"After receiving numerous proposals, we selected 17 organizations to take part in a series of workshops. Of these 17 entrants, a group of six finalists will be invited to pitch their ideas at the Accenture Innovation Summit on November 2. The three ultimate winners will have the opportunity to pilot their solution with a financial service provider in an implementation project worth €125,000."

Image: Female smallholder farmer using geodata for food security - by Accenture

What makes the NpM Innovator’s Challenge unique?

"The application of geodata in financial institutions is a true novelty. Currently, the combination of geospatial information with financial service providers has only been tested in a few cases, and only on a small scale. I am proud to say that the Dutch are true pioneers in this field. Many parties are very interested to see what comes out of this project. Moreover, the setup is unique too. It’s an example of applied open innovation, connecting different groups of people with the aim of solving a global social challenge."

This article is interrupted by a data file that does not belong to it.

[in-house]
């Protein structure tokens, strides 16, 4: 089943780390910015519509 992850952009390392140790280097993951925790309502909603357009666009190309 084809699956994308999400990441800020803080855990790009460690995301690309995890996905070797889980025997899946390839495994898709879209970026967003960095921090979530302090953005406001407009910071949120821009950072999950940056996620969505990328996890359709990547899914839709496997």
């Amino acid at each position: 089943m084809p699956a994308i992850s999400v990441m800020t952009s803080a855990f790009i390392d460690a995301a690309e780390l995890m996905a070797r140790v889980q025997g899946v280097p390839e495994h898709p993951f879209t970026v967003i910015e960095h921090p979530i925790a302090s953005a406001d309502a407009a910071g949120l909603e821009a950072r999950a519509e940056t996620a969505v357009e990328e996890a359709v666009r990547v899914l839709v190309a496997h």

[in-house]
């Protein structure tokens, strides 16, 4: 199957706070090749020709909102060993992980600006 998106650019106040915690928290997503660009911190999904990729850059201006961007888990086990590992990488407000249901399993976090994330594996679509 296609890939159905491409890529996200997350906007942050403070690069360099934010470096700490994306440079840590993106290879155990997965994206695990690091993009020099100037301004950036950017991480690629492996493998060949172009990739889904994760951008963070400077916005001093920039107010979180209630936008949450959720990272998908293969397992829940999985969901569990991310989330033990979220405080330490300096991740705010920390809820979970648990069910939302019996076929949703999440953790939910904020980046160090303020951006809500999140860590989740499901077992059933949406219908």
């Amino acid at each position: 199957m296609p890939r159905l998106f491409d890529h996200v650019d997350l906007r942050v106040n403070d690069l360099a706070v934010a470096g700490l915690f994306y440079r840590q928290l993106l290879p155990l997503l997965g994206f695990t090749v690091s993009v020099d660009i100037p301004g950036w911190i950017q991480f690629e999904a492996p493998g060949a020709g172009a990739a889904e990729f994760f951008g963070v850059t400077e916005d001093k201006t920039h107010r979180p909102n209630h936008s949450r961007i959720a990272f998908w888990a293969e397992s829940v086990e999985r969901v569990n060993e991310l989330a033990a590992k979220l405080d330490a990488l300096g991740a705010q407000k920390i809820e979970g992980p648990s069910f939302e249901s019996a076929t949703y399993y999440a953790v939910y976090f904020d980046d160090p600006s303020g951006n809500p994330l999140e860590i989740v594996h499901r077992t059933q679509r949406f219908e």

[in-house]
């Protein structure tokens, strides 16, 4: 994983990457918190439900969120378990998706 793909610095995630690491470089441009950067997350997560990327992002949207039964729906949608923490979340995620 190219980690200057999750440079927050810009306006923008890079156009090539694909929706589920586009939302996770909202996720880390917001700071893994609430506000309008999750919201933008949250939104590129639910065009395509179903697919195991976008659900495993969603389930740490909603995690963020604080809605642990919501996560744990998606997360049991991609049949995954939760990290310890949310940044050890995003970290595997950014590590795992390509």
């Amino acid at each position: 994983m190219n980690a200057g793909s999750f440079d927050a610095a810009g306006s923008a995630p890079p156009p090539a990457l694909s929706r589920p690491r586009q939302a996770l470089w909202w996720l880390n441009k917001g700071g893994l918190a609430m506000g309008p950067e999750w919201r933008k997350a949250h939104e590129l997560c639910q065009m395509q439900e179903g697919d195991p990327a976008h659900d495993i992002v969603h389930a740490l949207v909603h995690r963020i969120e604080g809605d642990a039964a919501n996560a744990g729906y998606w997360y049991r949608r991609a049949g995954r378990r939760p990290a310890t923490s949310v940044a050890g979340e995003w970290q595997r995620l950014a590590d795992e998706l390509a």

The Challenge is an example of applied open innovation, connecting different groups of people with the aim of solving a global social challenge.

What would you consider a truly successful outcome of the challenge?

"Finding new ways to use geodata applications so that financial institutions aren’t only less hesitant to lend to smallholder farmers, but feel encouraged to do so on a larger scale. Once we achieve this, we will be well on our way towards finding a solution to reach 'Zero Hunger' by 2030."

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So, what's next?

The NpM Innovator’s Challenge aims to find tech solutions that could have the following output:

  • Reduced transaction costs for lenders.
  • Lower risks for lenders.
  • Improved agricultural performance of smallholder farmers.
  • Digital track record of smallholder farmer’s agricultural production.
  • Combination of different data sources relevant for financial institutions.

During the Challenge, the companies will improve their professional skills and participate in workshops. These are geared towards gaining a deeper understanding of financial service providers’ needs and the challenges they face when aiming to finance smallholder farmers.

The six finalists will pitch their prototypes at the Accenture Innovation Awards Summit, an invitation-only event for corporates, start-ups, investors and (network)partners which attracted 2,451 visitors in 2017. 

Questions? Please contact Catalina von Hildebrand, Program Manager at NpM, or Merle Freeke, Innovation Consultant at Accenture.